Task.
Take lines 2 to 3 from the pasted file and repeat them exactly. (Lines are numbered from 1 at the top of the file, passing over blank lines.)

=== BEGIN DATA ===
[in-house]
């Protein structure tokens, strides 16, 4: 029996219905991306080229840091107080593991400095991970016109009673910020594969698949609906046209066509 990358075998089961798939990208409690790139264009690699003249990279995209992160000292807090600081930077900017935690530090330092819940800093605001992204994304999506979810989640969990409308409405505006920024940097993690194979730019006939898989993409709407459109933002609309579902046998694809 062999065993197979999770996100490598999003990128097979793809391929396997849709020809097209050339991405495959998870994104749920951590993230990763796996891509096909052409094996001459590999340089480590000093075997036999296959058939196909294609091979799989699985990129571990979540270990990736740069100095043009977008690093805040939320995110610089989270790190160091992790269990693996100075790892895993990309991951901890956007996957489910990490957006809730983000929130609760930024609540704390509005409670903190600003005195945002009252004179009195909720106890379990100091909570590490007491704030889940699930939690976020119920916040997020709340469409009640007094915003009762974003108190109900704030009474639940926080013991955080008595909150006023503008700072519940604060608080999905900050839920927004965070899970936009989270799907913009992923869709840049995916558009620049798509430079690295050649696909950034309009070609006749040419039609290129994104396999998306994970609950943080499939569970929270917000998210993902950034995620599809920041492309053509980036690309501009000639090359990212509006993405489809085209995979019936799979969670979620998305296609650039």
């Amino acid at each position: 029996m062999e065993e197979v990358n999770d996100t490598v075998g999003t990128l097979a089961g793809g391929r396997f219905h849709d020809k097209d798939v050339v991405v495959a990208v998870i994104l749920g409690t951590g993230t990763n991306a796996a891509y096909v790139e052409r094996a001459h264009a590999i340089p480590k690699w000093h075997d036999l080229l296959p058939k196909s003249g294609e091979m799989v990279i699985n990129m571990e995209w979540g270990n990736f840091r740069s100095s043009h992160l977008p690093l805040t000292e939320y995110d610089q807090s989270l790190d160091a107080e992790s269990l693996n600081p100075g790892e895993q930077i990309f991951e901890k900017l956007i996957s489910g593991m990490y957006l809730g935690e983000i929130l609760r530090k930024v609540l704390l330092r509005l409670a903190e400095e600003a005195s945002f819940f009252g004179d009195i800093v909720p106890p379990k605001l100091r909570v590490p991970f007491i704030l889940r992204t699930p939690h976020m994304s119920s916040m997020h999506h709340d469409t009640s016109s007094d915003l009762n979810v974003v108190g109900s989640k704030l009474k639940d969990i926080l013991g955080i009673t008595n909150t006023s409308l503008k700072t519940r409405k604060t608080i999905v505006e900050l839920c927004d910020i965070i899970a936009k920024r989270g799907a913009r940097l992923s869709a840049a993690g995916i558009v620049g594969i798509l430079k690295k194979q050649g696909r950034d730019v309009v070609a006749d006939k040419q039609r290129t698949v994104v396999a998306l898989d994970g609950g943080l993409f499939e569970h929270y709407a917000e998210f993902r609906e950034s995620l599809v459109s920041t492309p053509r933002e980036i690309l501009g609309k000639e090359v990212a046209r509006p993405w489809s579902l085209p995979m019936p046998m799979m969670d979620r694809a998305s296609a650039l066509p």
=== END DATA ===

């Protein structure tokens, strides 16, 4: 029996219905991306080229840091107080593991400095991970016109009673910020594969698949609906046209066509 990358075998089961798939990208409690790139264009690699003249990279995209992160000292807090600081930077900017935690530090330092819940800093605001992204994304999506979810989640969990409308409405505006920024940097993690194979730019006939898989993409709407459109933002609309579902046998694809 062999065993197979999770996100490598999003990128097979793809391929396997849709020809097209050339991405495959998870994104749920951590993230990763796996891509096909052409094996001459590999340089480590000093075997036999296959058939196909294609091979799989699985990129571990979540270990990736740069100095043009977008690093805040939320995110610089989270790190160091992790269990693996100075790892895993990309991951901890956007996957489910990490957006809730983000929130609760930024609540704390509005409670903190600003005195945002009252004179009195909720106890379990100091909570590490007491704030889940699930939690976020119920916040997020709340469409009640007094915003009762974003108190109900704030009474639940926080013991955080008595909150006023503008700072519940604060608080999905900050839920927004965070899970936009989270799907913009992923869709840049995916558009620049798509430079690295050649696909950034309009070609006749040419039609290129994104396999998306994970609950943080499939569970929270917000998210993902950034995620599809920041492309053509980036690309501009000639090359990212509006993405489809085209995979019936799979969670979620998305296609650039």
């Amino acid at each position: 029996m062999e065993e197979v990358n999770d996100t490598v075998g999003t990128l097979a089961g793809g391929r396997f219905h849709d020809k097209d798939v050339v991405v495959a990208v998870i994104l749920g409690t951590g993230t990763n991306a796996a891509y096909v790139e052409r094996a001459h264009a590999i340089p480590k690699w000093h075997d036999l080229l296959p058939k196909s003249g294609e091979m799989v990279i699985n990129m571990e995209w979540g270990n990736f840091r740069s100095s043009h992160l977008p690093l805040t000292e939320y995110d610089q807090s989270l790190d160091a107080e992790s269990l693996n600081p100075g790892e895993q930077i990309f991951e901890k900017l956007i996957s489910g593991m990490y957006l809730g935690e983000i929130l609760r530090k930024v609540l704390l330092r509005l409670a903190e400095e600003a005195s945002f819940f009252g004179d009195i800093v909720p106890p379990k605001l100091r909570v590490p991970f007491i704030l889940r992204t699930p939690h976020m994304s119920s916040m997020h999506h709340d469409t009640s016109s007094d915003l009762n979810v974003v108190g109900s989640k704030l009474k639940d969990i926080l013991g955080i009673t008595n909150t006023s409308l503008k700072t519940r409405k604060t608080i999905v505006e900050l839920c927004d910020i965070i899970a936009k920024r989270g799907a913009r940097l992923s869709a840049a993690g995916i558009v620049g594969i798509l430079k690295k194979q050649g696909r950034d730019v309009v070609a006749d006939k040419q039609r290129t698949v994104v396999a998306l898989d994970g609950g943080l993409f499939e569970h929270y709407a917000e998210f993902r609906e950034s995620l599809v459109s920041t492309p053509r933002e980036i690309l501009g609309k000639e090359v990212a046209r509006p993405w489809s579902l085209p995979m019936p046998m799979m969670d979620r694809a998305s296609a650039l066509p």